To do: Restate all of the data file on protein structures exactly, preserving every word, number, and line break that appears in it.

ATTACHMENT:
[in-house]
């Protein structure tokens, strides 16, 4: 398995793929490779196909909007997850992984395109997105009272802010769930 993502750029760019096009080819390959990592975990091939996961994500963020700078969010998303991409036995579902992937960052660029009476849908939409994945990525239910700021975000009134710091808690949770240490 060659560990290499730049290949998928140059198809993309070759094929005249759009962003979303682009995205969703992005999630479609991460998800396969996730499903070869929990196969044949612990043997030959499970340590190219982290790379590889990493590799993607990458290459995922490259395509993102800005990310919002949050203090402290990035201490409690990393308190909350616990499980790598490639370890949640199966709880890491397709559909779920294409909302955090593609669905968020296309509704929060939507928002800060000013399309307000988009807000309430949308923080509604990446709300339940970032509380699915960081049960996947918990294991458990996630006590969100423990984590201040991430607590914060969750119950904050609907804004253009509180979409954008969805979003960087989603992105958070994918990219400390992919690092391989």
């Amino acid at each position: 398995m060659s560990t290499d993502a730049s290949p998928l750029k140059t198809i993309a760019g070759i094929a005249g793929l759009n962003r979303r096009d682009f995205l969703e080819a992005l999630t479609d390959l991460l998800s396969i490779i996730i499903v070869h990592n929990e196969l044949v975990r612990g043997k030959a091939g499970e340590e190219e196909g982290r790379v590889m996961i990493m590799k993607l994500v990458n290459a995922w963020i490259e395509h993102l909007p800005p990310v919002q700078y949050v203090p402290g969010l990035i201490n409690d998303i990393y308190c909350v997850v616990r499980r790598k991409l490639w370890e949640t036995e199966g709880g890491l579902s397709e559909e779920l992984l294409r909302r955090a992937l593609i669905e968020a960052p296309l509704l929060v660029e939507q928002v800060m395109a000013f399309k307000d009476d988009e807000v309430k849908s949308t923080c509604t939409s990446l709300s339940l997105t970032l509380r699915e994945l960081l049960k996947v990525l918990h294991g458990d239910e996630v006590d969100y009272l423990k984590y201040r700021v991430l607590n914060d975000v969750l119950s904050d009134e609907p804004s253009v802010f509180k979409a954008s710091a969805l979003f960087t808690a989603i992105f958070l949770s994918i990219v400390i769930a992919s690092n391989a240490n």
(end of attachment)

[in-house]
């Protein structure tokens, strides 16, 4: 398995793929490779196909909007997850992984395109997105009272802010769930 993502750029760019096009080819390959990592975990091939996961994500963020700078969010998303991409036995579902992937960052660029009476849908939409994945990525239910700021975000009134710091808690949770240490 060659560990290499730049290949998928140059198809993309070759094929005249759009962003979303682009995205969703992005999630479609991460998800396969996730499903070869929990196969044949612990043997030959499970340590190219982290790379590889990493590799993607990458290459995922490259395509993102800005990310919002949050203090402290990035201490409690990393308190909350616990499980790598490639370890949640199966709880890491397709559909779920294409909302955090593609669905968020296309509704929060939507928002800060000013399309307000988009807000309430949308923080509604990446709300339940970032509380699915960081049960996947918990294991458990996630006590969100423990984590201040991430607590914060969750119950904050609907804004253009509180979409954008969805979003960087989603992105958070994918990219400390992919690092391989």
């Amino acid at each position: 398995m060659s560990t290499d993502a730049s290949p998928l750029k140059t198809i993309a760019g070759i094929a005249g793929l759009n962003r979303r096009d682009f995205l969703e080819a992005l999630t479609d390959l991460l998800s396969i490779i996730i499903v070869h990592n929990e196969l044949v975990r612990g043997k030959a091939g499970e340590e190219e196909g982290r790379v590889m996961i990493m590799k993607l994500v990458n290459a995922w963020i490259e395509h993102l909007p800005p990310v919002q700078y949050v203090p402290g969010l990035i201490n409690d998303i990393y308190c909350v997850v616990r499980r790598k991409l490639w370890e949640t036995e199966g709880g890491l579902s397709e559909e779920l992984l294409r909302r955090a992937l593609i669905e968020a960052p296309l509704l929060v660029e939507q928002v800060m395109a000013f399309k307000d009476d988009e807000v309430k849908s949308t923080c509604t939409s990446l709300s339940l997105t970032l509380r699915e994945l960081l049960k996947v990525l918990h294991g458990d239910e996630v006590d969100y009272l423990k984590y201040r700021v991430l607590n914060d975000v969750l119950s904050d009134e609907p804004s253009v802010f509180k979409a954008s710091a969805l979003f960087t808690a989603i992105f958070l949770s994918i990219v400390i769930a992919s690092n391989a240490n």